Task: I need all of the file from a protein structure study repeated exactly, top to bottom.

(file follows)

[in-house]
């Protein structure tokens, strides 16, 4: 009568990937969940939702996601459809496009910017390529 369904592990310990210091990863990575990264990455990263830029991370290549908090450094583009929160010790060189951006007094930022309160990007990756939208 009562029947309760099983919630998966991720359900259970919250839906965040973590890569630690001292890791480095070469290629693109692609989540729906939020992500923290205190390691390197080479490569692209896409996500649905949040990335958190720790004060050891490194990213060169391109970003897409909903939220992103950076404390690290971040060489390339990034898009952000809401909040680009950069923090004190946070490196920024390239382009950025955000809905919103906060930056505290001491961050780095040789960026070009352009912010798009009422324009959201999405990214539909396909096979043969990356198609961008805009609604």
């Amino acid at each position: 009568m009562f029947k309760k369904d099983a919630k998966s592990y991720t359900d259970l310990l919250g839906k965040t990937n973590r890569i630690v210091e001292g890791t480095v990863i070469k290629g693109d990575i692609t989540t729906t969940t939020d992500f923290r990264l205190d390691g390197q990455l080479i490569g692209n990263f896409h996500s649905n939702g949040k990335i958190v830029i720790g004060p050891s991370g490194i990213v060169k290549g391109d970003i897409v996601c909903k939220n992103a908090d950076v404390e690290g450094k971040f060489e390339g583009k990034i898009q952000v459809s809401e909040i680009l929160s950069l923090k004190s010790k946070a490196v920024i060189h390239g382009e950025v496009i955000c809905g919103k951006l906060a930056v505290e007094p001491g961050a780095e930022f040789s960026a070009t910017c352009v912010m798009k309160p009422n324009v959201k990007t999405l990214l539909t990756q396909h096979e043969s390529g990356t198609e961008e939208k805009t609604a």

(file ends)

[in-house]
């Protein structure tokens, strides 16, 4: 009568990937969940939702996601459809496009910017390529 369904592990310990210091990863990575990264990455990263830029991370290549908090450094583009929160010790060189951006007094930022309160990007990756939208 009562029947309760099983919630998966991720359900259970919250839906965040973590890569630690001292890791480095070469290629693109692609989540729906939020992500923290205190390691390197080479490569692209896409996500649905949040990335958190720790004060050891490194990213060169391109970003897409909903939220992103950076404390690290971040060489390339990034898009952000809401909040680009950069923090004190946070490196920024390239382009950025955000809905919103906060930056505290001491961050780095040789960026070009352009912010798009009422324009959201999405990214539909396909096979043969990356198609961008805009609604």
């Amino acid at each position: 009568m009562f029947k309760k369904d099983a919630k998966s592990y991720t359900d259970l310990l919250g839906k965040t990937n973590r890569i630690v210091e001292g890791t480095v990863i070469k290629g693109d990575i692609t989540t729906t969940t939020d992500f923290r990264l205190d390691g390197q990455l080479i490569g692209n990263f896409h996500s649905n939702g949040k990335i958190v830029i720790g004060p050891s991370g490194i990213v060169k290549g391109d970003i897409v996601c909903k939220n992103a908090d950076v404390e690290g450094k971040f060489e390339g583009k990034i898009q952000v459809s809401e909040i680009l929160s950069l923090k004190s010790k946070a490196v920024i060189h390239g382009e950025v496009i955000c809905g919103k951006l906060a930056v505290e007094p001491g961050a780095e930022f040789s960026a070009t910017c352009v912010m798009k309160p009422n324009v959201k990007t999405l990214l539909t990756q396909h096979e043969s390529g990356t198609e961008e939208k805009t609604a």